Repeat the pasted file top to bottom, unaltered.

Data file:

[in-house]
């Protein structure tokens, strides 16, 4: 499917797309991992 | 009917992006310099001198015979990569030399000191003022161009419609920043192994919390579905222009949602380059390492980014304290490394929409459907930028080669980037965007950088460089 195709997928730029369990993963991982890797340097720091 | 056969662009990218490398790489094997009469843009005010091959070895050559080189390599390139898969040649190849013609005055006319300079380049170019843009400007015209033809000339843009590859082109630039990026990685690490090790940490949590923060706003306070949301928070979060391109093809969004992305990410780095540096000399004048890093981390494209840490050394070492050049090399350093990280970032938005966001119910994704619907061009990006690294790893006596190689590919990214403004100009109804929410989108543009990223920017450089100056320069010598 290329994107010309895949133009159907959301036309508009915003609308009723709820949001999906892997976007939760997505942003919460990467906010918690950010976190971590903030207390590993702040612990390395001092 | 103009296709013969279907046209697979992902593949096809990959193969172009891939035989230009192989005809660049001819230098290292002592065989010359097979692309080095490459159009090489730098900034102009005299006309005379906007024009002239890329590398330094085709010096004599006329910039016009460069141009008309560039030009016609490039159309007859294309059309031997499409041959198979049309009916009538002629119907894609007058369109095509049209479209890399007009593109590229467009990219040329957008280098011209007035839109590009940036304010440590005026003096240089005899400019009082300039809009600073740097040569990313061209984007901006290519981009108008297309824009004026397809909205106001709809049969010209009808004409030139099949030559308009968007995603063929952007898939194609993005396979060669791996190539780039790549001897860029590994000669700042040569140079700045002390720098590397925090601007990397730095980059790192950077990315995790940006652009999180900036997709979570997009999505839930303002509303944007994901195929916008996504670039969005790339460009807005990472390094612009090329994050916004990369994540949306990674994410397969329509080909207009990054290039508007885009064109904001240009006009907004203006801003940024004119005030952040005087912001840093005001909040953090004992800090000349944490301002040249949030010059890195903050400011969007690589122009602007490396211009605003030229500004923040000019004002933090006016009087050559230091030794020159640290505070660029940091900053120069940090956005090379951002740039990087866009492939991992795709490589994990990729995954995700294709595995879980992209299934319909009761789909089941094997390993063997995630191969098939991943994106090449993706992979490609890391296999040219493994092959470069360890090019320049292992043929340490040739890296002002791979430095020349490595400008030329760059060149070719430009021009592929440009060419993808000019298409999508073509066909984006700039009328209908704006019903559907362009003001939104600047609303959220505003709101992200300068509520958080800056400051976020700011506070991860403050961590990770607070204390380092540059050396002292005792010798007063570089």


[in-house]
């Protein structure tokens, strides 16, 4: 499917797309991992 | 009917992006310099001198015979990569030399000191003022161009419609920043192994919390579905222009949602380059390492980014304290490394929409459907930028080669980037965007950088460089 195709997928730029369990993963991982890797340097720091 | 056969662009990218490398790489094997009469843009005010091959070895050559080189390599390139898969040649190849013609005055006319300079380049170019843009400007015209033809000339843009590859082109630039990026990685690490090790940490949590923060706003306070949301928070979060391109093809969004992305990410780095540096000399004048890093981390494209840490050394070492050049090399350093990280970032938005966001119910994704619907061009990006690294790893006596190689590919990214403004100009109804929410989108543009990223920017450089100056320069010598 290329994107010309895949133009159907959301036309508009915003609308009723709820949001999906892997976007939760997505942003919460990467906010918690950010976190971590903030207390590993702040612990390395001092 | 103009296709013969279907046209697979992902593949096809990959193969172009891939035989230009192989005809660049001819230098290292002592065989010359097979692309080095490459159009090489730098900034102009005299006309005379906007024009002239890329590398330094085709010096004599006329910039016009460069141009008309560039030009016609490039159309007859294309059309031997499409041959198979049309009916009538002629119907894609007058369109095509049209479209890399007009593109590229467009990219040329957008280098011209007035839109590009940036304010440590005026003096240089005899400019009082300039809009600073740097040569990313061209984007901006290519981009108008297309824009004026397809909205106001709809049969010209009808004409030139099949030559308009968007995603063929952007898939194609993005396979060669791996190539780039790549001897860029590994000669700042040569140079700045002390720098590397925090601007990397730095980059790192950077990315995790940006652009999180900036997709979570997009999505839930303002509303944007994901195929916008996504670039969005790339460009807005990472390094612009090329994050916004990369994540949306990674994410397969329509080909207009990054290039508007885009064109904001240009006009907004203006801003940024004119005030952040005087912001840093005001909040953090004992800090000349944490301002040249949030010059890195903050400011969007690589122009602007490396211009605003030229500004923040000019004002933090006016009087050559230091030794020159640290505070660029940091900053120069940090956005090379951002740039990087866009492939991992795709490589994990990729995954995700294709595995879980992209299934319909009761789909089941094997390993063997995630191969098939991943994106090449993706992979490609890391296999040219493994092959470069360890090019320049292992043929340490040739890296002002791979430095020349490595400008030329760059060149070719430009021009592929440009060419993808000019298409999508073509066909984006700039009328209908704006019903559907362009003001939104600047609303959220505003709101992200300068509520958080800056400051976020700011506070991860403050961590990770607070204390380092540059050396002292005792010798007063570089």